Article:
Other than lifting the middle section atop the bottom section, Clara built the snowman herself, and she and Charlie affixed the eyes, nose, mouth, and other parts completely on their own.

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I felt this odd, elastic-like feeling of both pride and sadness as I watched them finish it off.

My girl is old enough to build a snowman almost completely on her own. Hooray for her.


My girl is old enough to build a snowman almost completely on her own.
She doesn’t need me anymore.

I felt like I was being pulled in both directions simultaneously, because I was. It turns out that the window in which  your child needs your help with snowmen is tiny. Yesterday she wasn’t big enough to help at all, and today she almost doesn’t need me anymore.

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Happily, I live in New England, where the weather changes by the minute. Just two days later, our snowman looked like this:


One day later, he was gone completely.

Snow will fall again, I’m sure, and with it will be more opportunities to help my children build snowmen while they still need me.

Today will be one of the hardest days of parenting so far. I know I’m lucky in this respect, but there is still a hole in my heart.

My daughter is sick. Her kindergarten class has a field trip to the pumpkin patch today.

She’s going to miss the trip.

Last month she was also sick. She missed her class’s field trip to the apple orchard.

Thanks to a couple of poorly timed fevers, Clara is missing the first two field trips of her educational journey.

I cannot describe how much this hurts my heart. I am beside myself. 

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I have a lot of things about parenting figured out. I know that may sound arrogant and nearsighted, but it’s true. Parenting isn’t easy, but it isn’t very hard, either.

And it’s joyous. Joyous on a daily basis. At least for me.

I suspect that a number of factors have allowed this to be the case:

  • A childhood spent as the oldest of five children (oftentimes serving as a substitute parent)
  • Sixteen years spent teaching elementary school
  • My previous experience raising a stepdaughter
  • The clear and rationale perspective that a life of incredibly difficult challenges has brought me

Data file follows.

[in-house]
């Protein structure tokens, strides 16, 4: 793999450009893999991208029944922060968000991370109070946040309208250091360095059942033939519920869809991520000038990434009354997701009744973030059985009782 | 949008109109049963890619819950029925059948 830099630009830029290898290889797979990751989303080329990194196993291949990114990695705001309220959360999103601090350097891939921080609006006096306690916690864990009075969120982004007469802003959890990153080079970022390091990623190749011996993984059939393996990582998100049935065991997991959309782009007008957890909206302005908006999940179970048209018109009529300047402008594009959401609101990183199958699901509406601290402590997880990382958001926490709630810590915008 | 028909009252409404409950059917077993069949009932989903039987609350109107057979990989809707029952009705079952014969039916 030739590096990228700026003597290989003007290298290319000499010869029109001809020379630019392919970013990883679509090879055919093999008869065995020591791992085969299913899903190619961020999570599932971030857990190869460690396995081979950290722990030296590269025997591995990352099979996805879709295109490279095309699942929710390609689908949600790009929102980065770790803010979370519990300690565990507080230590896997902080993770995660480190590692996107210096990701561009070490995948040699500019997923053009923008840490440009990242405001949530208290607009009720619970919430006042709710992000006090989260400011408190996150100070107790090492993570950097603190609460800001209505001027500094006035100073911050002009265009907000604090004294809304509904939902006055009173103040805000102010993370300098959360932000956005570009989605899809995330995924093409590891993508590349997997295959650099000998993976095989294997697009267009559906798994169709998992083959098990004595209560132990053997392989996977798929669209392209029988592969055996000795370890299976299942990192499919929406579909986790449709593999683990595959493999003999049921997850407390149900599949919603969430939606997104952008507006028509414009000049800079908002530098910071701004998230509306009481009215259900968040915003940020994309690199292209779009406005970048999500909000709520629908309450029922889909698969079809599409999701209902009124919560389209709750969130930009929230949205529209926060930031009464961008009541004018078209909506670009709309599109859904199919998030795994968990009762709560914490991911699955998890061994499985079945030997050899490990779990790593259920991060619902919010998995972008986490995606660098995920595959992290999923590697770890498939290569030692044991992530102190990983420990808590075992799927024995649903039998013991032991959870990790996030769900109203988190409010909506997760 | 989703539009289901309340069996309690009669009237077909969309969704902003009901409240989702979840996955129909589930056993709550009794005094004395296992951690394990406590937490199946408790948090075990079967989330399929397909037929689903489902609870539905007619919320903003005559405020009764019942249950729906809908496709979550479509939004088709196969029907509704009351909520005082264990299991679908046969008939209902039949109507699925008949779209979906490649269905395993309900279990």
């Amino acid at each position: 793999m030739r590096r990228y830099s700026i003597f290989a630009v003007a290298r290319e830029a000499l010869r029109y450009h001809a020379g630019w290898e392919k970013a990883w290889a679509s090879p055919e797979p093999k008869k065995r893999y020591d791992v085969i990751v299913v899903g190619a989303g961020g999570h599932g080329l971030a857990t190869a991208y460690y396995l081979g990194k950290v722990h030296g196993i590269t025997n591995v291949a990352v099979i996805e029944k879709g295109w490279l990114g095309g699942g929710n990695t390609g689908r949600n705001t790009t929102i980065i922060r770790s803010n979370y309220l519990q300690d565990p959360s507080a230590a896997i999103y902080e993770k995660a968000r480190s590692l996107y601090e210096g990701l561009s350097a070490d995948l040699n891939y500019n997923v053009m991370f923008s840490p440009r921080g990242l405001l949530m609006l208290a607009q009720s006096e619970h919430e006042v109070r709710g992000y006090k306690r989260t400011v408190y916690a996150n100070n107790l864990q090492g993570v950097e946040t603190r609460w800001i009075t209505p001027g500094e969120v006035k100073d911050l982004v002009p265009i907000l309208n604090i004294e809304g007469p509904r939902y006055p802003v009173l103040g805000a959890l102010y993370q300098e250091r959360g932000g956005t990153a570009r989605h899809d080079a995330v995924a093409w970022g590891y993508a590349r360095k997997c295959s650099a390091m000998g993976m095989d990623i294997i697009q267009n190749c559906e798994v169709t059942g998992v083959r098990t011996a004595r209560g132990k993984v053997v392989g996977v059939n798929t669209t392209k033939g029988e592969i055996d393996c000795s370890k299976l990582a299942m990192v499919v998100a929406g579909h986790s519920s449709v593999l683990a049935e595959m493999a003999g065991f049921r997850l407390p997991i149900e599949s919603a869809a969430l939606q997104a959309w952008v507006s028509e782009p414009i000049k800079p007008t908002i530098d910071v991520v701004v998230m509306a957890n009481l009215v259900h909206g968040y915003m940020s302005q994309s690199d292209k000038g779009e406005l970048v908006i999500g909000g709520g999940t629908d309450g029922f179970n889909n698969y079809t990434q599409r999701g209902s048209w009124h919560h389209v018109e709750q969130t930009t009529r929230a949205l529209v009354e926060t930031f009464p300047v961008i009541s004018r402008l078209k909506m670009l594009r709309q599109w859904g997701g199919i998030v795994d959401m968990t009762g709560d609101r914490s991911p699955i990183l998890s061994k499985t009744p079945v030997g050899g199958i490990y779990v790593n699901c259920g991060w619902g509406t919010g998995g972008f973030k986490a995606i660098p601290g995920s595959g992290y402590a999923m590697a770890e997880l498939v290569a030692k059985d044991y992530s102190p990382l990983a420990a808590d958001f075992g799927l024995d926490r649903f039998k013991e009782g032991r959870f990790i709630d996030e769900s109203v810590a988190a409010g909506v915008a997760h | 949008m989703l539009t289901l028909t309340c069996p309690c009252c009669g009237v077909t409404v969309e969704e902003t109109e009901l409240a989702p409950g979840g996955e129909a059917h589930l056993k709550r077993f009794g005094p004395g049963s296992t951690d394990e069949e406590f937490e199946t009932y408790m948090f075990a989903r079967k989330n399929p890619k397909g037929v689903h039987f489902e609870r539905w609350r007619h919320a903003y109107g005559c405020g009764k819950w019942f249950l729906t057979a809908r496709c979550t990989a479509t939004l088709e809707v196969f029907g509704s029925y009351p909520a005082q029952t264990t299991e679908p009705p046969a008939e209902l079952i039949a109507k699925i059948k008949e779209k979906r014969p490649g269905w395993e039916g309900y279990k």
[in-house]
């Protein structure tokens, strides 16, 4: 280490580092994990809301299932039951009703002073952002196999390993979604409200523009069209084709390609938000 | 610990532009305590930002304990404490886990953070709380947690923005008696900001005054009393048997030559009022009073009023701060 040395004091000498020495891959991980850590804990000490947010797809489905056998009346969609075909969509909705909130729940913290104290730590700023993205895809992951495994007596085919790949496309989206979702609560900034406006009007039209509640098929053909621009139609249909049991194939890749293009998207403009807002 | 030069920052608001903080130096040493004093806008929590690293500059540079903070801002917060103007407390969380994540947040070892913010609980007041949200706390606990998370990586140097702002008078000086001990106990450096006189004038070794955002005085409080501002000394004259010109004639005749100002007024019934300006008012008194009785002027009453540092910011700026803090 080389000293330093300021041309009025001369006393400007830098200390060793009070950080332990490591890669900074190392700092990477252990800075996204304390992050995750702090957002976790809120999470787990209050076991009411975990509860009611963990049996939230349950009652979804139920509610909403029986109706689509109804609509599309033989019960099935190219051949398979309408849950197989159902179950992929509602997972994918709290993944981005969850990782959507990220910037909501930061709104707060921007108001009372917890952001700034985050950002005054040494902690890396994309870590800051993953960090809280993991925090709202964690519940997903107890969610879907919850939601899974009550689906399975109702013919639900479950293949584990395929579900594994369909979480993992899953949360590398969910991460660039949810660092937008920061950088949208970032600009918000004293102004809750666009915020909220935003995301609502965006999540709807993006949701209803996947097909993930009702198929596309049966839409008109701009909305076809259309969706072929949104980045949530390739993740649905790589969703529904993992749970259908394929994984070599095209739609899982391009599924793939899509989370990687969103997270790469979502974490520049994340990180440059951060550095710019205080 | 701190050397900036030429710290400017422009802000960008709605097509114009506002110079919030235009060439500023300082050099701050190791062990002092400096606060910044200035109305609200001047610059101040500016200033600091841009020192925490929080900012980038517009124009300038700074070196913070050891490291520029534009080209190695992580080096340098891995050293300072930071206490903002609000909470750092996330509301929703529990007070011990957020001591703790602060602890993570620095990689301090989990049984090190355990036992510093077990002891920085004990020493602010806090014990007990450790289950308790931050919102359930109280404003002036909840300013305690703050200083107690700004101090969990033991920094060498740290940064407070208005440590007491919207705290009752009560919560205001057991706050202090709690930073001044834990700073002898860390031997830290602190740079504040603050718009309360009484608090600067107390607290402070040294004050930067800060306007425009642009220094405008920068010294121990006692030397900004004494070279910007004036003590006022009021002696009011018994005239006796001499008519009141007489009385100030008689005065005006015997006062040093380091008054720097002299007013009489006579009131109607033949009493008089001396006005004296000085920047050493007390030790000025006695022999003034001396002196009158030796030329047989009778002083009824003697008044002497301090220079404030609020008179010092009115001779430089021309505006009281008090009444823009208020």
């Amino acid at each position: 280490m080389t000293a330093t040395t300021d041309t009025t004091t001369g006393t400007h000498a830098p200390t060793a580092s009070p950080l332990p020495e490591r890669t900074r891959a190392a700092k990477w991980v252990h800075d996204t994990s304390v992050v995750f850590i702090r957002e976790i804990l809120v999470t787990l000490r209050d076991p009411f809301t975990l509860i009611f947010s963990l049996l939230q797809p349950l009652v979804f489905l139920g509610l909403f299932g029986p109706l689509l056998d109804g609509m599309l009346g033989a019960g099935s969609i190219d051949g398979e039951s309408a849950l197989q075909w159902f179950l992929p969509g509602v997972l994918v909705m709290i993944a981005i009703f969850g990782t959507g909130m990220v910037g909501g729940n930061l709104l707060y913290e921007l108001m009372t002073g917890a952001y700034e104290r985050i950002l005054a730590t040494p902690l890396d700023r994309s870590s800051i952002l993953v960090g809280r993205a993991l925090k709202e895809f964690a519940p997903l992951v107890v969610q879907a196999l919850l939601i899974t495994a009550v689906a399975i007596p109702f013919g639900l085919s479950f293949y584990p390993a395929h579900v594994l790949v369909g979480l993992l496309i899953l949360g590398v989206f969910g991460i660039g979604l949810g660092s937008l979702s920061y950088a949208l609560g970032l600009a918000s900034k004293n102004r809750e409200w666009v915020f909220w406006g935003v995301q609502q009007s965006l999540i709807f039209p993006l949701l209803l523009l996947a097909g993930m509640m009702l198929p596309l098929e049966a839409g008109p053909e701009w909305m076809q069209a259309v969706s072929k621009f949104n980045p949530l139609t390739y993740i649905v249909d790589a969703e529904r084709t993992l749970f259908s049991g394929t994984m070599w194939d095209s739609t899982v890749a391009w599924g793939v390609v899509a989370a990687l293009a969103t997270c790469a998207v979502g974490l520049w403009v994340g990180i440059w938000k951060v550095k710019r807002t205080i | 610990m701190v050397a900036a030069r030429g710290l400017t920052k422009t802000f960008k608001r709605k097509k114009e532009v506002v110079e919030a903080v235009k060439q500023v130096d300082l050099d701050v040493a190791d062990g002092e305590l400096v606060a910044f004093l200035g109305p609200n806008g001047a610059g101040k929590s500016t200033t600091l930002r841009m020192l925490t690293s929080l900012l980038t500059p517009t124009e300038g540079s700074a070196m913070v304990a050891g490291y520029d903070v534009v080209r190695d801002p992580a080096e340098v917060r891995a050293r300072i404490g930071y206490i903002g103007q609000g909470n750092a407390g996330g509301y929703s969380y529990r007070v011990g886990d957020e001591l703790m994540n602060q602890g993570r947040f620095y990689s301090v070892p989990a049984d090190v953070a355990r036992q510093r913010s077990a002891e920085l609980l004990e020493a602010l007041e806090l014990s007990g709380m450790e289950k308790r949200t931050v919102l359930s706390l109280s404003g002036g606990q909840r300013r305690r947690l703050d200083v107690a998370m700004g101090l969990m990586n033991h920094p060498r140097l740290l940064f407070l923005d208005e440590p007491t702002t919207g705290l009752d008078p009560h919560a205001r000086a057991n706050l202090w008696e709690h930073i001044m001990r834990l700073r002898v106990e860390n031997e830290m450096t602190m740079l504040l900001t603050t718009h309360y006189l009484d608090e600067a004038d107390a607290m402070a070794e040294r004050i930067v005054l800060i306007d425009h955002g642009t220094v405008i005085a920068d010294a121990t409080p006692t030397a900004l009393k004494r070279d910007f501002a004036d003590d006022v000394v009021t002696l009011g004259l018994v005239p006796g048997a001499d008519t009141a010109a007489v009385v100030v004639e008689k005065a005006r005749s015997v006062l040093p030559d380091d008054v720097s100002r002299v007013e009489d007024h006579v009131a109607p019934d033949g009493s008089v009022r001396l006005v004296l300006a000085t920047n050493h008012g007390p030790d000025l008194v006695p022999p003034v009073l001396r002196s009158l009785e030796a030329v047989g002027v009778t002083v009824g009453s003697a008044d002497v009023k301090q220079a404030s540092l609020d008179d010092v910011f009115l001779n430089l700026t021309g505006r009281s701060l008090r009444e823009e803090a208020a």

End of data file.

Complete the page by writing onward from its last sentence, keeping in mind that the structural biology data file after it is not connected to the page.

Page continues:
• Most important: A wife who was also the oldest child in her family (don’t discount this asset) with more than a decade of teaching experience as well

Choose your spouse carefully. As my friend, Kim, says, it is the most important decision that you will ever make.

Elysha and I are also a couple of fairly relaxed, easy-going people who understand and live by the principles of divide and conquer, delegation, and strategic prioritization. Neither of us are control freaks. 

We are also nonconformists. It may surprise you to hear that about Elysha, but it’s true. She’s an undercover nonconformist, meaning she isn’t as blunt and stupid about it as me, but her nonconformity exists in abundance.

This is important, too.

Sometimes I think we hear parents whine about their kids or complain about the restrictions associated with parenting and start to believe it for ourselves. Get a group of parents together, and before long, they’ll start moaning about sleepless nights and the cost of diapers and the price of babysitting.

It’s easy to fall into this trap if you’re not careful. If you don’t assume that the world is a little crazy. If you lack perspective. If your self confidence is low. If you didn’t know what you were getting into when you decided to have kids. 

If you’re not a nonconformist.

These factors, I believe, have combined to provide me with the knowledge, wisdom, and fortitude to make good parenting decisions and raise my children without too many missteps or uncertainty.

Yes, it’s arrogant. But it’s true.

If you feel like I sound too arrogant, please refer to my 2014 list of flaws and shortcomings. It’s a long list. At least I’m balancing arrogance with humility.

But this situation with my daughter missing her first two kindergarten field trips due to illness… I find myself at a loss. My heart aches. I’m saddened beyond description. I have no solution.

Parenting has suddenly become impossible.

Actually, if it were up to me, I’d try to send her to school for the field trip, but my wife would never allow it, and rightfully so. We have already promised her a makeup trip to the pumpkin patch this weekend, but it won’t be the same, and I will always know it.

So will she.